Continuous Delivery

For almost two years now we use Hudson - the Continuous Integration server - for automizing tests of the FLOW3 and TYPO3 Phoenix projects. Since then this tool has been an invaluable help for spotting bugs and integration issues right after each commit. Inspired by Martin Fowler's CI article we always sought to automize the testing and release process but it needed another book to really enthuse me for the topic.

Always wondered how Flickr is able to deploy more than 10 times a day? The not yet published book Continuous Delivery by Jez Humble and David Farley summarizes many great ideas and best practices of continuously delivering software and gives many answers you might have had for years. Most of it sounds pretty familiar and evident - but I guess that's always the case with pattern books. It's again the compilation of all the agile practices in one book which makes it a valuable read.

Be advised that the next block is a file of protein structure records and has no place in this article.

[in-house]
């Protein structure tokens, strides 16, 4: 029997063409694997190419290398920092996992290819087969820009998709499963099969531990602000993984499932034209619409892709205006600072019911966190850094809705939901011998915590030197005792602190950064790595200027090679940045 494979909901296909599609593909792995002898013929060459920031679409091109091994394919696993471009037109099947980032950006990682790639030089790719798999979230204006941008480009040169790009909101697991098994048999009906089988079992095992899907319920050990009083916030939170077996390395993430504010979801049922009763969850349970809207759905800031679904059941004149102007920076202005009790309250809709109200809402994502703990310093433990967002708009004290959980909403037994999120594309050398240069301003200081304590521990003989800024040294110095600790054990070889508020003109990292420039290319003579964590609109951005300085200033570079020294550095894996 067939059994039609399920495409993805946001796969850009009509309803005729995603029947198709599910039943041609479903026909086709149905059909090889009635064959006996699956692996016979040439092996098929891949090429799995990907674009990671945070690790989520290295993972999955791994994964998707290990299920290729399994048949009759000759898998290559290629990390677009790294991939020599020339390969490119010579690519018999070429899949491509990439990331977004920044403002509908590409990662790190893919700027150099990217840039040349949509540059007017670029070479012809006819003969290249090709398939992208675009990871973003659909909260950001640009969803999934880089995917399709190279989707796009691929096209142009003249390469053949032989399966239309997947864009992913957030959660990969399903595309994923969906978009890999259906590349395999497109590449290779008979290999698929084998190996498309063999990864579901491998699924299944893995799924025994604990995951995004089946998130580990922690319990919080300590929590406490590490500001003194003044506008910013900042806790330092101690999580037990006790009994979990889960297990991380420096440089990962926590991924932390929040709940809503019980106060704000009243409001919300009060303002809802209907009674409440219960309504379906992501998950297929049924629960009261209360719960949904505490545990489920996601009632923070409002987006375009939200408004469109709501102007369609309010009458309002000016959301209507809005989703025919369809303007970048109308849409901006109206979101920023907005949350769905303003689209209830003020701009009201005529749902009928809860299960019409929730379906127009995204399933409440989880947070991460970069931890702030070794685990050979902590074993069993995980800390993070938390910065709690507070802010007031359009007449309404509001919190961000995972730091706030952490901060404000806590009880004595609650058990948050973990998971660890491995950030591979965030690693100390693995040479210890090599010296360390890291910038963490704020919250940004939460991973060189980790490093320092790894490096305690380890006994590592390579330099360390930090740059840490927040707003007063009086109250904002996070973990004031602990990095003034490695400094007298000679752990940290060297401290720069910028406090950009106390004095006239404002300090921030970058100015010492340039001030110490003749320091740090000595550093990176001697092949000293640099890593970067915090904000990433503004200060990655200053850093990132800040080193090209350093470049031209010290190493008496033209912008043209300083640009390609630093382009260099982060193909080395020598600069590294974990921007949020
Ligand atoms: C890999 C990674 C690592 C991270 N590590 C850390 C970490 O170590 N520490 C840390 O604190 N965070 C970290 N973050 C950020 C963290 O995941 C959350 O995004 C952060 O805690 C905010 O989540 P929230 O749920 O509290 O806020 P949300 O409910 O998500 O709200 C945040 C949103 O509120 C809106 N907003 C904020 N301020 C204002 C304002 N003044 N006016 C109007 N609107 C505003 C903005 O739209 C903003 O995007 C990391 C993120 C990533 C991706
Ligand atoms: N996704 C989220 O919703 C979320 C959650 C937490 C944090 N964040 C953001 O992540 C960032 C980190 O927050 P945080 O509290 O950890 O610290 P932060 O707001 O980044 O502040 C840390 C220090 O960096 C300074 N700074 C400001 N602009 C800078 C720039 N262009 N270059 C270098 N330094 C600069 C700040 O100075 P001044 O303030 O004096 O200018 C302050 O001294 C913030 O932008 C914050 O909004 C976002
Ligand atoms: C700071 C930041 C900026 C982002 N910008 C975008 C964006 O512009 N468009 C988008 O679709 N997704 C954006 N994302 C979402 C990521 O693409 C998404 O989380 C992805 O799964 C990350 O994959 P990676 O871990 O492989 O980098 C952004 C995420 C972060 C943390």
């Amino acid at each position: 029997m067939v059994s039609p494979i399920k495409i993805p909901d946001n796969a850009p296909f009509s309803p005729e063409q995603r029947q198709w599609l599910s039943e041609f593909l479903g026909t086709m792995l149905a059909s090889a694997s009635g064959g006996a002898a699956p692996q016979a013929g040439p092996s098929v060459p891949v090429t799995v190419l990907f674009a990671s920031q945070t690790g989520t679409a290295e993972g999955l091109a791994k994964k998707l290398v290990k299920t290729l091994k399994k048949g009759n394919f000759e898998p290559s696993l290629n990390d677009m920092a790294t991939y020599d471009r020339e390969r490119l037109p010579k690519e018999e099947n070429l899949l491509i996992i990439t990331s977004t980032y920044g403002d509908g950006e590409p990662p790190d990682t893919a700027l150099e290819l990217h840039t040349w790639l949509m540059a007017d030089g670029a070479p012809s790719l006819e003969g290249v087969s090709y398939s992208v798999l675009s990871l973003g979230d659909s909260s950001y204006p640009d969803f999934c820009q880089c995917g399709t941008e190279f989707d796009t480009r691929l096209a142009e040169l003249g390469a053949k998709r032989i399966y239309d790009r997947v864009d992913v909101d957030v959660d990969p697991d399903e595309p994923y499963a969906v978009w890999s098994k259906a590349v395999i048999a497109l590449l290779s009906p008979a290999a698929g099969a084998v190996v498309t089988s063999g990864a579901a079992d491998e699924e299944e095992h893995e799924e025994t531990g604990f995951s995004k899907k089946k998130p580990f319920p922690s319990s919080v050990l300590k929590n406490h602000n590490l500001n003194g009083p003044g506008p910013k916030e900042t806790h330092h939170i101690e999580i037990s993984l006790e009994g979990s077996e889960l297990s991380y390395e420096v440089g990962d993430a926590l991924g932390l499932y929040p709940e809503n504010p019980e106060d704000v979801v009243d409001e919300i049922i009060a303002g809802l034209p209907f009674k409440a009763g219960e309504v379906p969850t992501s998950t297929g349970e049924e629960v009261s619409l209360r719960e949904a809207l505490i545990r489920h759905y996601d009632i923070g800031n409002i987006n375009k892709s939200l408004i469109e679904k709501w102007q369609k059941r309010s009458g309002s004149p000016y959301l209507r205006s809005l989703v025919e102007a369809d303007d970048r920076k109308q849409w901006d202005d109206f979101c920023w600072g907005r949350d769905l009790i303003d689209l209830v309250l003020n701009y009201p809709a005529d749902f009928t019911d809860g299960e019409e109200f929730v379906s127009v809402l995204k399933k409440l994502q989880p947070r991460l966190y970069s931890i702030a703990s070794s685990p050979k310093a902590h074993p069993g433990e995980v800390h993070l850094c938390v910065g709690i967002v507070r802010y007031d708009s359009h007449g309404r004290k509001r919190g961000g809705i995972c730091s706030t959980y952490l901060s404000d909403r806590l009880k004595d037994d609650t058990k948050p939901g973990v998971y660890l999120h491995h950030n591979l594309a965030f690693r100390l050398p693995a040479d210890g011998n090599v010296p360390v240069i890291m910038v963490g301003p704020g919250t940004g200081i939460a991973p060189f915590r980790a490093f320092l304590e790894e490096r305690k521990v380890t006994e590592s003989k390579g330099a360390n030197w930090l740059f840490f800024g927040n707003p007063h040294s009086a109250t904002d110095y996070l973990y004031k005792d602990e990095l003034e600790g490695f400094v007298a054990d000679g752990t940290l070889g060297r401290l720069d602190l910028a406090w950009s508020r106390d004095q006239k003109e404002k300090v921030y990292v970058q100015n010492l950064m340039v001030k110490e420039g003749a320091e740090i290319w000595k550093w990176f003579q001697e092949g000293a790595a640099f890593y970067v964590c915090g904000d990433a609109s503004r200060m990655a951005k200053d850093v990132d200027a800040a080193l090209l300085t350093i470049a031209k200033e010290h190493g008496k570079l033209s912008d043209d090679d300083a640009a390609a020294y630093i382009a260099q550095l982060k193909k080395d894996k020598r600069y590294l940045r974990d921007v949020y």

Why I mention this now? Well, Karsten and I have spent the last week with enhancing our Phing-based build scripts so that we finally can trigger a release of FLOW3 with a single task run by Hudson. When we're done, a release will not only take less time (15 minutes watching the script instead of 1 day manual work), it also excludes many sources for errors - or at least makes them repeatable ...

It's a lot of work to automize a release but currently it looks like we'll be able to finish the biggest part for the next FLOW3 alpha release. Ah, we didn't mention that: 1.0.0 alpha 8 will be released this Friday!

The new scripts (which are, by the way, located in a directory "Build" of the FLOW3 distribution) are only the beginning. In the future we plan to have proper system tests with and without Selenium which will play an important role in the development of the TYPO3 Phoenix user interface. We'll keep you posted on that!

Now if you wonder why your lights go out or door bell rings somewhen Friday afternoon then don't worry, that's only a few side effects of our new release script. We can't test everything on beforehand - or do you know a unit testing suite for Phing scripts?

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